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How can you, as a marketing manager, respond to the digital transformation

"F***, the trade fair is off. How do we reach our customers now?” I heard someone say these exact words last spring. And what’s worse... the COVID crisis has...

“F***, the trade fair is off. How do we reach our customers now?” I heard someone say these exact words last spring. And what’s worse... the COVID crisis has exposed many more issues at a lot of companies. Not least a poor standard of digital presentation. Now the whole world is suddenly working from home and shopping online, companies are discovering they’re not really set up for that. Entire sales departments are no longer able to reach out to customers and the marketing plan has gone overboard too. If it’s still not clear to you that we’re in the middle of a digital transformation, I fear the worst for you.

It’s not too late yet, but we must act now

Don’t worry – it’s not too late to modernise your service provision for present times (even if you’re in the manufacturing business). You’re not the only one to recognise the urgency. According to research conducted by Salesforce (State of Marketing 2020), 69% of B2B marketers believe that traditional marketing restricts customer engagement. So we know what’s needed, but are we actually acting accordingly?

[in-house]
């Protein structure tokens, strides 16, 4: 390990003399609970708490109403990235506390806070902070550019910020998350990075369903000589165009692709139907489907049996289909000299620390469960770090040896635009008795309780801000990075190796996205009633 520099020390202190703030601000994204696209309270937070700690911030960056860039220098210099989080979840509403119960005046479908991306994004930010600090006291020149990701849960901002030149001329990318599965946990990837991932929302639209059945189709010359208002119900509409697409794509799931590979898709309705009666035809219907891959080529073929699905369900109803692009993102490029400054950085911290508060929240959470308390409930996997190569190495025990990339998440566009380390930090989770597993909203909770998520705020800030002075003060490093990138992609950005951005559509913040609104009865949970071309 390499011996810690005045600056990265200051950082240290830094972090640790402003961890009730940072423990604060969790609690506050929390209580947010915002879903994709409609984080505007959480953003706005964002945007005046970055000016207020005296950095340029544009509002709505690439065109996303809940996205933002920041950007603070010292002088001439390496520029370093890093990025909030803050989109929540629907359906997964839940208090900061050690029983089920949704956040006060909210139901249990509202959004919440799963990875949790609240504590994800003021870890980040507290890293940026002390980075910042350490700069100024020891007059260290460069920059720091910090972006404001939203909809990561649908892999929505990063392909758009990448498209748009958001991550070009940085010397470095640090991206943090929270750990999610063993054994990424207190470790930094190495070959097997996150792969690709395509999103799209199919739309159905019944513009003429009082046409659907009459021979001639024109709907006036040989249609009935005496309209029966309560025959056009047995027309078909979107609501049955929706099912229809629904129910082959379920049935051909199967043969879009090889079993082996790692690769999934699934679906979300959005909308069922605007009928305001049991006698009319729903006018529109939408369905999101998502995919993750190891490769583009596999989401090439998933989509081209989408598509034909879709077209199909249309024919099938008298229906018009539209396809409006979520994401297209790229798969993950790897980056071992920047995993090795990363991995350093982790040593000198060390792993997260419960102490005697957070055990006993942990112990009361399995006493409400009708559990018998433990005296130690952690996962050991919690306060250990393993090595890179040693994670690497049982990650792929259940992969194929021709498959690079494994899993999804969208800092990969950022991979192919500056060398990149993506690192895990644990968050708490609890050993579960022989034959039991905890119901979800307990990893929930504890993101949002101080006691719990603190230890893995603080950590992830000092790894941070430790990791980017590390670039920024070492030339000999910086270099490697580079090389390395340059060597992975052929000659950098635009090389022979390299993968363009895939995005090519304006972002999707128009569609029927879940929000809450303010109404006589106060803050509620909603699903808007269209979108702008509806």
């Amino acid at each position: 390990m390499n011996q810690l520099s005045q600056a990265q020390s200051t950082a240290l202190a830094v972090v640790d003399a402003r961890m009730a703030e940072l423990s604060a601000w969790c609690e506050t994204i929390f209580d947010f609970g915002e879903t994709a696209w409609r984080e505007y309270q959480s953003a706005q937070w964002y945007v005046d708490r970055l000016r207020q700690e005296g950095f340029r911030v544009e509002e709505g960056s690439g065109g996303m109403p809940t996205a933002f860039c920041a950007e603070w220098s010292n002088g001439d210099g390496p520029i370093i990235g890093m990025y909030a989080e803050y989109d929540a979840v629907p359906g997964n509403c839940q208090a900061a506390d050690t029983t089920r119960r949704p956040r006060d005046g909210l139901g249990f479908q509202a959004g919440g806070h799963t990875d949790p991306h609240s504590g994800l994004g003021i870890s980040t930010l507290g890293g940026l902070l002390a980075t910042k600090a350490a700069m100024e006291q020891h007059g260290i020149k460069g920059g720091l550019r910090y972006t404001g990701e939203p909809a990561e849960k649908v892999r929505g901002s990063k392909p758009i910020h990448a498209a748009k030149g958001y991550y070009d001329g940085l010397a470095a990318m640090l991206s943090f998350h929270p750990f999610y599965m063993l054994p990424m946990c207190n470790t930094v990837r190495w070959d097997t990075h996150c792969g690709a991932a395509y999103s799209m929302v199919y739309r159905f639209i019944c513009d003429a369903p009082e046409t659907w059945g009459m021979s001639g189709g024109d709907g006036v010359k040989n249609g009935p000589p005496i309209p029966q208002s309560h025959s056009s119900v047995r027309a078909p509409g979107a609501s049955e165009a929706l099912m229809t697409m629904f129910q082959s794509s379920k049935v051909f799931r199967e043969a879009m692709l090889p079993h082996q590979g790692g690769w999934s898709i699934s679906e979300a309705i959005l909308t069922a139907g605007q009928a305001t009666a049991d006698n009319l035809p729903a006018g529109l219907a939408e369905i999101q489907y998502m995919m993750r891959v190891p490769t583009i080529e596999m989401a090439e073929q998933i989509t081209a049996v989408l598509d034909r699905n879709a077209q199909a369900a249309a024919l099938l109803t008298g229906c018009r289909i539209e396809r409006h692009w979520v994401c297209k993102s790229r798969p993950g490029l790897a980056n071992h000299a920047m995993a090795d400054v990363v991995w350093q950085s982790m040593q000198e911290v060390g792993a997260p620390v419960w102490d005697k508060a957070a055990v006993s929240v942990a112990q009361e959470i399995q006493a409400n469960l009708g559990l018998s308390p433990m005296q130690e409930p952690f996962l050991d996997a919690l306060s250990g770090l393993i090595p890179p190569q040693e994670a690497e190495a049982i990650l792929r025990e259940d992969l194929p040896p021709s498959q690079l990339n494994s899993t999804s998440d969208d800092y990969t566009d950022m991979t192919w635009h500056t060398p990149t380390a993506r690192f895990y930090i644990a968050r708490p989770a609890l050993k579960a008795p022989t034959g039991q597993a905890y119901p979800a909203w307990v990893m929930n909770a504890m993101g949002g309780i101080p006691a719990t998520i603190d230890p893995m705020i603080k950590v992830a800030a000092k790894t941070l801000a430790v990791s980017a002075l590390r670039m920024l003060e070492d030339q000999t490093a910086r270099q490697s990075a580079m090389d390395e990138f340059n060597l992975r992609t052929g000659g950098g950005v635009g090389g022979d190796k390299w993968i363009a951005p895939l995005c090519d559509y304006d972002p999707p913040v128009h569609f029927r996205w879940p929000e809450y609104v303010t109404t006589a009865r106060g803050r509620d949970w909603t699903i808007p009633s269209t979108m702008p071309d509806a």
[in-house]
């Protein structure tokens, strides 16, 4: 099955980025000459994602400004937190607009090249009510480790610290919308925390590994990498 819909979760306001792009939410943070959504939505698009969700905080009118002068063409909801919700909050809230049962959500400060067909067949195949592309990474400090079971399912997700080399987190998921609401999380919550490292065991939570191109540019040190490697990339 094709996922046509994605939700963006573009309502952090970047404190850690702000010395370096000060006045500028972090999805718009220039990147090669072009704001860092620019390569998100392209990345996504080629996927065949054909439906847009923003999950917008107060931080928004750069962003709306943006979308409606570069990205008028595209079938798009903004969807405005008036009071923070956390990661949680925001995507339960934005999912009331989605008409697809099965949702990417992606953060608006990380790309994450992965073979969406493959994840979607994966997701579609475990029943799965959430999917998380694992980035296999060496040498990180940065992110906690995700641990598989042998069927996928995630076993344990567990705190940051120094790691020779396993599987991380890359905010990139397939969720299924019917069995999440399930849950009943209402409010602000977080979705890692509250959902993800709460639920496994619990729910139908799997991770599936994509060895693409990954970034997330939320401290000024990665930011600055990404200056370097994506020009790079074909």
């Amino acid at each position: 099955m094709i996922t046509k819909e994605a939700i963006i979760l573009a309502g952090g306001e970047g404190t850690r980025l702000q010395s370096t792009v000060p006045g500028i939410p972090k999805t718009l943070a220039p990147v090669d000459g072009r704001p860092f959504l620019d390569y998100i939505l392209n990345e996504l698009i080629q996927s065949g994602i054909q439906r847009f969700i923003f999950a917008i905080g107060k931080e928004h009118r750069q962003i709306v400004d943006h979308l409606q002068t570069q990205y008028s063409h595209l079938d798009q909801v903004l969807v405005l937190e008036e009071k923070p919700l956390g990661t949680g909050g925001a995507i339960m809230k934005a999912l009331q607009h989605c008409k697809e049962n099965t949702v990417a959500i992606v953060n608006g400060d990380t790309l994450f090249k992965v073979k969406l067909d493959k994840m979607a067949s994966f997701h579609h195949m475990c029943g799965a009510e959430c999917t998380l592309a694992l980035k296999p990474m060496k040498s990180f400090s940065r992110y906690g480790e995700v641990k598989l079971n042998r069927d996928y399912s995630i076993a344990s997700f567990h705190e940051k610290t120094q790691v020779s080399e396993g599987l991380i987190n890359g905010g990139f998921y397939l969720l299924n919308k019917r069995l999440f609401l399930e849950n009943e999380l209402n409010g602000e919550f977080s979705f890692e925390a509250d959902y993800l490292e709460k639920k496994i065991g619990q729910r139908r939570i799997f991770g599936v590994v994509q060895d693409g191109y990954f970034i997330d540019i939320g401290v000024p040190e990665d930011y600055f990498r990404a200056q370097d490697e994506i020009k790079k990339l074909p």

One way or another, it’s time to choose! And if you do choose to modernise how you service customers, be sure to choose wisely! Don’t just bolt something on – go all in. 

No more ‘cut and paste’ department – claim your place at the drawing board

With all due respect to colleagues working in marketing and/or communications, we’re too frequently enticed into thinking and acting based on tools and media. In most B2B companies, I still see marketing and communications departments exclusively occupied with improving their cutting and pasting skills. That’s right: creating communication tools and media – often as commissioned by ‘the business’. 

Marketing needs to claim its place at the drawing board! If there's one business section capable of identifying customer needs and translating these into good propositions, it’s marketing. In my view, marketing should be given a more strategic role. Only then can you truly respond to changes in the market and make that crucial transition within your organisation to put the customer first. You'll also avoid ‘forgetting’ to change into a more online-oriented organisation. 

Start with your customers – FOR REAL

The buzzwords are flying all over the place: ‘customer-centricity’, ‘customer first’, ‘customer is king’ and plenty more I could mention. Sadly, these are usually empty promises. It’s not easy to really listen to your (potential) customers. 

In fact, it takes a lot of time and effort. That’s why so many companies start talking about themselves and the products or services they sell. Often without wondering whether anyone really wants to know. This needs to change! Successful companies are those that DO add real value to their customers – by helping their customers in the best way they can. So, there is really just one credo that you MUST keep in mind: stop selling and start helping. 

Make an impact with your inbound strategy